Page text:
Thursday, March 6, 2014

Requiring all students to take the SAT increases 4 -year college-going rates by 10-percentage points

To receive federal funding, states are required by the No Child Left Behind Act (NCLB) to adopt accountability tests intended to measure student and school success. In response to this mandate, several states have adopted a college entrance exam (the SAT® or the ACT Test®) as their statewide accountability test.

Requiring students to take these college entrance exams confers several advantages, such as providing a standard method to compare students across schools, increasing the stakes and incentives for students, and reducing the number of unique standardized tests that students take. An additional (and intended) consequence of using a college entrance exam as the accountability test is that students overcome an important hurdle associated with college enrollment.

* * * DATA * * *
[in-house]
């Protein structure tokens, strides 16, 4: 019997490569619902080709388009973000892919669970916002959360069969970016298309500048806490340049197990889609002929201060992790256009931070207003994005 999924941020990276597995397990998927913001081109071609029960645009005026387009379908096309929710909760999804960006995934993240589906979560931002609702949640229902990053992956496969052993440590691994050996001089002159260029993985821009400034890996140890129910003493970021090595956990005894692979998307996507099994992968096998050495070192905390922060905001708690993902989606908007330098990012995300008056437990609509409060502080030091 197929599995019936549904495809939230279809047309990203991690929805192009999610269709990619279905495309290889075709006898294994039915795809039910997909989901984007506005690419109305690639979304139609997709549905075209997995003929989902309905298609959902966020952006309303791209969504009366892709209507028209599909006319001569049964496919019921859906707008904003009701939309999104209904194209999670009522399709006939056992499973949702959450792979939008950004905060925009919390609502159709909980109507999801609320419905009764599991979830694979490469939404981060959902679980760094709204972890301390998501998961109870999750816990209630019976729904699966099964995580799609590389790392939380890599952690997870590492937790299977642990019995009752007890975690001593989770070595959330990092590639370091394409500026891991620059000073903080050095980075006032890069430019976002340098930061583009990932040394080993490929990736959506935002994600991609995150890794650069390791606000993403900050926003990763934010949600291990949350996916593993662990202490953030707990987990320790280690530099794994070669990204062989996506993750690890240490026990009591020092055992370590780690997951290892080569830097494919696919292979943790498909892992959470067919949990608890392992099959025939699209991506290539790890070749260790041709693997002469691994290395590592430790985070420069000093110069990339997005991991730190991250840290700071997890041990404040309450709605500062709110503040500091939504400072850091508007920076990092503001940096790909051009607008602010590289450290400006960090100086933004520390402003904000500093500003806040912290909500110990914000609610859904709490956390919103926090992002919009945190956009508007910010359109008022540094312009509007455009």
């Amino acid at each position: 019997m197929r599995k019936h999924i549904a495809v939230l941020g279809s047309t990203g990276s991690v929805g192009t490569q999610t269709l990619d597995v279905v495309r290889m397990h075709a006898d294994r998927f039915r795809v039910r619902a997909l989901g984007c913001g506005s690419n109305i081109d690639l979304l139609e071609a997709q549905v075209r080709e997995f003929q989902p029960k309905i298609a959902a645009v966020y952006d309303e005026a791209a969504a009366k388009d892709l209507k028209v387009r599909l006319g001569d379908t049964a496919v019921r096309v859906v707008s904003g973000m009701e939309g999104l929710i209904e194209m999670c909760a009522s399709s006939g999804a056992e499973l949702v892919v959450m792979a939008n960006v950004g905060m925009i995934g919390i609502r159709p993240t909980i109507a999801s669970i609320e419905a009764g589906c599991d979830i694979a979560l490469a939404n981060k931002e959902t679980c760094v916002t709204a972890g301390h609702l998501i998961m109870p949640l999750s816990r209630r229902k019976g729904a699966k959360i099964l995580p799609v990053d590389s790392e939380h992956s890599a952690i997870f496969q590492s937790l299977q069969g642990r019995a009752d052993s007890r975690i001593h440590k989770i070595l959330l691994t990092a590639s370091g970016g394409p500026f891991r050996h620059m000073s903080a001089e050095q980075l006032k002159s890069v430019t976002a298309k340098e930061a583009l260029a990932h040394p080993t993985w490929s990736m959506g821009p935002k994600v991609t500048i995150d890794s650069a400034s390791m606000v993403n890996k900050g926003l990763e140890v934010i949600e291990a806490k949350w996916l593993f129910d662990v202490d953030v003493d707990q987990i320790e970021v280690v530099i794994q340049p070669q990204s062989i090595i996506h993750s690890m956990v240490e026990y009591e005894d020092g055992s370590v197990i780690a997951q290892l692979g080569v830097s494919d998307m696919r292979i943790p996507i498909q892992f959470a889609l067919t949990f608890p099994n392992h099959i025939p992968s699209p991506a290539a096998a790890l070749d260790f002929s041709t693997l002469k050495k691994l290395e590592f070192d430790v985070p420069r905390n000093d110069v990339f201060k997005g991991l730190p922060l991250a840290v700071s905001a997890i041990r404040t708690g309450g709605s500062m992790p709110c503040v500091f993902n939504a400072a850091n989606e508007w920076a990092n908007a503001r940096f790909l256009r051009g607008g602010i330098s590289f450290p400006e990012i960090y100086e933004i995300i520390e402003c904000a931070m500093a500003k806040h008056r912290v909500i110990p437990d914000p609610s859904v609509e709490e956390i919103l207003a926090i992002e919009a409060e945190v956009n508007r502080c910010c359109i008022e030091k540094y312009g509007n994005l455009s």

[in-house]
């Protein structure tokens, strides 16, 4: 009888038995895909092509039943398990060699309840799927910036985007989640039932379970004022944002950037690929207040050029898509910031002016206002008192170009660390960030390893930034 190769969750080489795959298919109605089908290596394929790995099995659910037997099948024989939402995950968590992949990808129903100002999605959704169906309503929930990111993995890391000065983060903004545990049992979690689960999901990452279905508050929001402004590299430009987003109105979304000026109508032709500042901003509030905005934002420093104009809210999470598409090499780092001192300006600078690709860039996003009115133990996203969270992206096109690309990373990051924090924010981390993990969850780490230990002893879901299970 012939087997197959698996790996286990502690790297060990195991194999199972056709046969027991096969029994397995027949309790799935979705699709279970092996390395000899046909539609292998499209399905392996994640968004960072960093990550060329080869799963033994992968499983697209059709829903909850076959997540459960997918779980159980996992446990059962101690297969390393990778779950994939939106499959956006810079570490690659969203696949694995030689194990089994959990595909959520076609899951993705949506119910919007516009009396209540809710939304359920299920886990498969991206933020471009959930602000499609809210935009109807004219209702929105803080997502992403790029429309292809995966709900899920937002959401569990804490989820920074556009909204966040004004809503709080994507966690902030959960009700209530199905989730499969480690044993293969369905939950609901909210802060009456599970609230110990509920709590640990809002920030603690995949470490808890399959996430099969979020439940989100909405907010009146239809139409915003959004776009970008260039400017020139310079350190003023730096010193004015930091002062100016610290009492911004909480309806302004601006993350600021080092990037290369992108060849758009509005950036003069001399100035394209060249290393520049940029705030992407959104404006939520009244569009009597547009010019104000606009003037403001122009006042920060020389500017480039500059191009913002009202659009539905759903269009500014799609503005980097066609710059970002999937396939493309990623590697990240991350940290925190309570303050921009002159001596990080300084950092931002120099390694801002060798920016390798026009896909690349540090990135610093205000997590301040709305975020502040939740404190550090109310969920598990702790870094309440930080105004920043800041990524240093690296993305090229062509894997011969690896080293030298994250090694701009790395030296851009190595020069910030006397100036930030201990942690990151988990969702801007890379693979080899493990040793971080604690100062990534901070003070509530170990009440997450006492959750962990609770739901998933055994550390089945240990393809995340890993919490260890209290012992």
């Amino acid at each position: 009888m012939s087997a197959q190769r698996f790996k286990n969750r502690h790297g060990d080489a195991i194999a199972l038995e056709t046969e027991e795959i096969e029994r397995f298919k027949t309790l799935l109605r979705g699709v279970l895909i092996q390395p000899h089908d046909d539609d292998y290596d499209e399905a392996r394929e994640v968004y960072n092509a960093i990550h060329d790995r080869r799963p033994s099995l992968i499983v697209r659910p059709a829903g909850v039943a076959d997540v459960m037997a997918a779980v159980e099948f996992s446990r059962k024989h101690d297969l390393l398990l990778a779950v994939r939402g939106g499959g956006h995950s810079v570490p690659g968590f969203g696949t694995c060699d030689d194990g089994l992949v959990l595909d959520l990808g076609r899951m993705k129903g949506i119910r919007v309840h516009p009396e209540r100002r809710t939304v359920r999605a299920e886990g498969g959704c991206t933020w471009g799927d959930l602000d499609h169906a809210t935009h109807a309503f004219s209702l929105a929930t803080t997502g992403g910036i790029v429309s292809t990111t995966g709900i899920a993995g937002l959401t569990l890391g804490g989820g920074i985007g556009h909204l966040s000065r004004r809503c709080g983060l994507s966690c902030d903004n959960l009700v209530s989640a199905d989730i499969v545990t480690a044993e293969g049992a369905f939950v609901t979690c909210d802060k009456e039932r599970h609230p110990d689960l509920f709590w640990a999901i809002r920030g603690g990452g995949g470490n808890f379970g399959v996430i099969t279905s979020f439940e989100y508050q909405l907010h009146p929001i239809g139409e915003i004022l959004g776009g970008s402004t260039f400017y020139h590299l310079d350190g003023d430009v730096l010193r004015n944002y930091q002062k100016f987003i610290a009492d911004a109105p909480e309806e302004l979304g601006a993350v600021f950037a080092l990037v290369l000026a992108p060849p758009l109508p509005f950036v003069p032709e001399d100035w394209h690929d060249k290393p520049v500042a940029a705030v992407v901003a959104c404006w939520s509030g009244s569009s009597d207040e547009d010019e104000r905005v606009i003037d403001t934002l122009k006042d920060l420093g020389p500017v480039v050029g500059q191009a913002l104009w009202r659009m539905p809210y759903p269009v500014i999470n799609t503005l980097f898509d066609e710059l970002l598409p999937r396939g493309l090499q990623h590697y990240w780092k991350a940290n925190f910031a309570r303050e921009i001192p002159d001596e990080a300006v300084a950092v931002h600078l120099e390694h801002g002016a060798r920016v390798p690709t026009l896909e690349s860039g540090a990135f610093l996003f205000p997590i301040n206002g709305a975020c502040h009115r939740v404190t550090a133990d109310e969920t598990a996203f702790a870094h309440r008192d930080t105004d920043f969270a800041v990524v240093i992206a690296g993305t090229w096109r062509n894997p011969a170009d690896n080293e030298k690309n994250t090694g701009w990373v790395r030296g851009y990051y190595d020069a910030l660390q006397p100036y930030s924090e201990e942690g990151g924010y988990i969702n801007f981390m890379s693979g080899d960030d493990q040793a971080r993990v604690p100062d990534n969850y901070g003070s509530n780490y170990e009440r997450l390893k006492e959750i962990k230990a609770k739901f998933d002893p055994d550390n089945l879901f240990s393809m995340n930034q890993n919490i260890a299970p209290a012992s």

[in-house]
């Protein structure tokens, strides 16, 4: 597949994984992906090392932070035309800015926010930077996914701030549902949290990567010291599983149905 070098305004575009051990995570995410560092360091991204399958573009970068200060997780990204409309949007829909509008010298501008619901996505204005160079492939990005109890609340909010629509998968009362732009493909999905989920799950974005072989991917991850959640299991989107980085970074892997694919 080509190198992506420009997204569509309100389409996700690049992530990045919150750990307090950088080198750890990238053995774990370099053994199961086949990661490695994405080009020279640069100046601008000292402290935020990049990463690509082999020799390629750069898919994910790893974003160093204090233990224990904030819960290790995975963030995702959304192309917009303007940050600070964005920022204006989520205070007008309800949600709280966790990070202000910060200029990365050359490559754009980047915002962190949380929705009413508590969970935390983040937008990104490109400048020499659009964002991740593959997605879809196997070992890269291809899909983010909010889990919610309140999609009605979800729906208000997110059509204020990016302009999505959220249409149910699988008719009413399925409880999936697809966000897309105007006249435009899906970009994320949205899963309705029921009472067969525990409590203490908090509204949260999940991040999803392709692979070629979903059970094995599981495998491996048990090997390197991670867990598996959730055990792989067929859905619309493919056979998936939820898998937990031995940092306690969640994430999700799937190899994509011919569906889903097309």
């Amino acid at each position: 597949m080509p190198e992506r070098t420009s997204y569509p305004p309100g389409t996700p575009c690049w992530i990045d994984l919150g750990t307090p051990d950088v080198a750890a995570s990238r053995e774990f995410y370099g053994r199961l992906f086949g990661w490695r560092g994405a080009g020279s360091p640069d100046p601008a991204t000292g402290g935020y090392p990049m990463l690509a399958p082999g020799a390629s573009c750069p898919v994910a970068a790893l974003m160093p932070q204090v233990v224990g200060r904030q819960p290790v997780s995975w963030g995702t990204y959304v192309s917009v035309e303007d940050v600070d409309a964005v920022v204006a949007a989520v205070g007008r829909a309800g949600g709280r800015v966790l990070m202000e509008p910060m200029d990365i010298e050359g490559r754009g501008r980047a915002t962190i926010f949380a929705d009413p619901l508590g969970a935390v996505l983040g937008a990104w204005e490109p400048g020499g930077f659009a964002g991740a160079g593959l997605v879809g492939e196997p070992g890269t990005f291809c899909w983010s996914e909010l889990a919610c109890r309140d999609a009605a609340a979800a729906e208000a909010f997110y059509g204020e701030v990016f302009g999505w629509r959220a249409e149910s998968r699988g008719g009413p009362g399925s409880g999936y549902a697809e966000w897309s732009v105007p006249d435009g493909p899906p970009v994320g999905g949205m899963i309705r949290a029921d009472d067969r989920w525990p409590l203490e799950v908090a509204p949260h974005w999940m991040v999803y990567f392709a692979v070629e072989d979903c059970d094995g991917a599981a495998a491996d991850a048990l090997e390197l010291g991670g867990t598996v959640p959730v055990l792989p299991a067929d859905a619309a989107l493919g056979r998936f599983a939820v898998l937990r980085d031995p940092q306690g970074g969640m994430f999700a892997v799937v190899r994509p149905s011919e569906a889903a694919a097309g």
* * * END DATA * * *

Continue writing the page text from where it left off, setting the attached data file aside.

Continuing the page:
This study examines Maine’s 2006 adoption of the SAT as its accountability assessment to estimate the causal impact of such a policy change on 4-year college enrollment. 

The results suggest that the policy increased 4-year college-going rates by 2- to 3-percentage points and that 4-year college-going rates among induced students increased by 10-percentage points.

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